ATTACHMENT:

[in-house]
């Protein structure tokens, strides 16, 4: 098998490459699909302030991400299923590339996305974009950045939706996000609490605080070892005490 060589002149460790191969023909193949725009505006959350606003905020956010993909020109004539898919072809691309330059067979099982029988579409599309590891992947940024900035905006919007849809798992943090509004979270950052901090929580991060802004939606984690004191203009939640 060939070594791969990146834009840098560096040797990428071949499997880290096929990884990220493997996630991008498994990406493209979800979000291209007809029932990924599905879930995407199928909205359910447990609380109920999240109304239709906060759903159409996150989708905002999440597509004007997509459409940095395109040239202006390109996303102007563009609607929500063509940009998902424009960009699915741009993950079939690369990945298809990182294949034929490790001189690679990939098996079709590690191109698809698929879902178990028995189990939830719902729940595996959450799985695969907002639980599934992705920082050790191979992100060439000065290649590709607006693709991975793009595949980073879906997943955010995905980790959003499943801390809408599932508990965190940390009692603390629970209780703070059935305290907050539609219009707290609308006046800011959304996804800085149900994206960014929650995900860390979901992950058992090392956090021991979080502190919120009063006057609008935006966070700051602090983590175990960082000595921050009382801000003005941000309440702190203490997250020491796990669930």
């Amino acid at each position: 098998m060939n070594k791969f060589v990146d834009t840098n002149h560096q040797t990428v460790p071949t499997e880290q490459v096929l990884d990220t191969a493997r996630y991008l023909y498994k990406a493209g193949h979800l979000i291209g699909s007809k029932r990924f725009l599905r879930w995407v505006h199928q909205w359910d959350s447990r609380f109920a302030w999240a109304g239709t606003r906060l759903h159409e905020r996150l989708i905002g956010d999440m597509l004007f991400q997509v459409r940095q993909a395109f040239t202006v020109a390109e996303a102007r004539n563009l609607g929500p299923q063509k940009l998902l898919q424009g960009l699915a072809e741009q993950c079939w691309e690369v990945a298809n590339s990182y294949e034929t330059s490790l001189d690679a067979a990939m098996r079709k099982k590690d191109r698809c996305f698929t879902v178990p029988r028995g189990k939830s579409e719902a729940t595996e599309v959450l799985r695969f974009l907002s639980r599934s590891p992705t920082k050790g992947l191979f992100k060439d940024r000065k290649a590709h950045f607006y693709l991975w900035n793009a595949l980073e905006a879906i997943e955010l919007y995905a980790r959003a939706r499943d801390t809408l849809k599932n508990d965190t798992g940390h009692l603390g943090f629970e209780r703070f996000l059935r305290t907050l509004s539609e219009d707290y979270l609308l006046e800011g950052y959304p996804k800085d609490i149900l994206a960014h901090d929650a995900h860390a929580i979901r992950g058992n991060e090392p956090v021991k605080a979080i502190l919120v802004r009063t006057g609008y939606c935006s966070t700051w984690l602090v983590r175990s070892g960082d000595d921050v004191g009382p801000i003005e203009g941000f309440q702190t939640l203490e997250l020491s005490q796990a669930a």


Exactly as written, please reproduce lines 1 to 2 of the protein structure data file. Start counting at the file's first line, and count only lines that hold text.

[in-house]
């Protein structure tokens, strides 16, 4: 098998490459699909302030991400299923590339996305974009950045939706996000609490605080070892005490 060589002149460790191969023909193949725009505006959350606003905020956010993909020109004539898919072809691309330059067979099982029988579409599309590891992947940024900035905006919007849809798992943090509004979270950052901090929580991060802004939606984690004191203009939640 060939070594791969990146834009840098560096040797990428071949499997880290096929990884990220493997996630991008498994990406493209979800979000291209007809029932990924599905879930995407199928909205359910447990609380109920999240109304239709906060759903159409996150989708905002999440597509004007997509459409940095395109040239202006390109996303102007563009609607929500063509940009998902424009960009699915741009993950079939690369990945298809990182294949034929490790001189690679990939098996079709590690191109698809698929879902178990028995189990939830719902729940595996959450799985695969907002639980599934992705920082050790191979992100060439000065290649590709607006693709991975793009595949980073879906997943955010995905980790959003499943801390809408599932508990965190940390009692603390629970209780703070059935305290907050539609219009707290609308006046800011959304996804800085149900994206960014929650995900860390979901992950058992090392956090021991979080502190919120009063006057609008935006966070700051602090983590175990960082000595921050009382801000003005941000309440702190203490997250020491796990669930």